In other words, we need to rethink our ecclesiology — our understanding of the nature of the church. Though being in fellowship and regular worship with other believers is a critical part of faith formation and discipleship, church can’t and shouldn’t be confined to the four walls of a building. I believe that churches which fail to develop a more outward focused mission will fail to meet the challenge of this moment, particularly in staying relevant to younger generations. It reminds me of the adage that “I would rather see a sermon than to hear one.” I think many disaffected or alienated Christians — who have only seen an overly partisan and conservative brand of Christianity — are anxious to see more of what God’s radical and inclusive love looks like in action.
Sojourners has long worked to equip and inspire the church to preach, teach, and live out a commitment to peace and justice — something we believe is essential to discipleship and is a core expression of ministry. We also believe a commitment to justice is a critical way to build more thriving churches that can reach new generations and are developing curriculums to help congregations heal many of the social and political divisions that so often suffocate and constrain their public witness. We’re also working to equip Black and Latinx church leaders so they can address the ongoing crises of racialized policing and criminal justice as well as immigrant rights as a critical way to build more thriving churches by building more thriving communities.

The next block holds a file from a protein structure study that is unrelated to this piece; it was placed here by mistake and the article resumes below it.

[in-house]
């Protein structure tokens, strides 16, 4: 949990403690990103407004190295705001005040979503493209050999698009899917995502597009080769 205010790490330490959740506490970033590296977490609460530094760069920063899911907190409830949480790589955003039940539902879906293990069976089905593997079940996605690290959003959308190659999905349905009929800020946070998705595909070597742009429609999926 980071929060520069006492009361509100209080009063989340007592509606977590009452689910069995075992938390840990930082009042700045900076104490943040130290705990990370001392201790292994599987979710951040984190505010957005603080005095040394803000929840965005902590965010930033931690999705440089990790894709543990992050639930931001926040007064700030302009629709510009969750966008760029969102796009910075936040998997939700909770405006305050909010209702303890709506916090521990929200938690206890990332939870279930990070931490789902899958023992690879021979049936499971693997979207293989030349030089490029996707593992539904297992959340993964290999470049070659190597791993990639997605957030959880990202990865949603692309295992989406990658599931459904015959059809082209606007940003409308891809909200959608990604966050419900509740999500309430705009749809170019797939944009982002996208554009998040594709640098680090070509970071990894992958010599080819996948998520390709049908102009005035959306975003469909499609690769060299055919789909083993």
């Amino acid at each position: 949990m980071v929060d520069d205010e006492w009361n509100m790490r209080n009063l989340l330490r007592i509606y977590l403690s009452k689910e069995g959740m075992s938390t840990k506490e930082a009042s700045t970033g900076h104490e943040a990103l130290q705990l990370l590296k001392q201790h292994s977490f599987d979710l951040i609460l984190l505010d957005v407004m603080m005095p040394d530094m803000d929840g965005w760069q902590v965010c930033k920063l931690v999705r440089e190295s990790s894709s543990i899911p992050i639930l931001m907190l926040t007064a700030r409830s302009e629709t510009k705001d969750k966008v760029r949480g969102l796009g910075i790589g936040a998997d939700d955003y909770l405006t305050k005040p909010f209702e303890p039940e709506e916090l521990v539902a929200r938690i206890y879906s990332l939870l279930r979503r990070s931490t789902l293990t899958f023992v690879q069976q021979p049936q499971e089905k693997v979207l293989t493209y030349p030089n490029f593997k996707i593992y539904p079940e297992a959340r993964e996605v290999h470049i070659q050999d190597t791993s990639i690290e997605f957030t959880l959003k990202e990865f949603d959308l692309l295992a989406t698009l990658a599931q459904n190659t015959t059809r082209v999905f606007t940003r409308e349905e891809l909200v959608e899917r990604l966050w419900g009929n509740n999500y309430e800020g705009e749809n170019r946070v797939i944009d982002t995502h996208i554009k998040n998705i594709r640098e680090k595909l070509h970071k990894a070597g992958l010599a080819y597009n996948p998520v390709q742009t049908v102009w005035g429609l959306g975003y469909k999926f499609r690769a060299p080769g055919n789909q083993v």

The time is now to revitalize the church and Christian movement by engaging in greater and more faithful public witness and ministry to advance peace, justice, and the common good.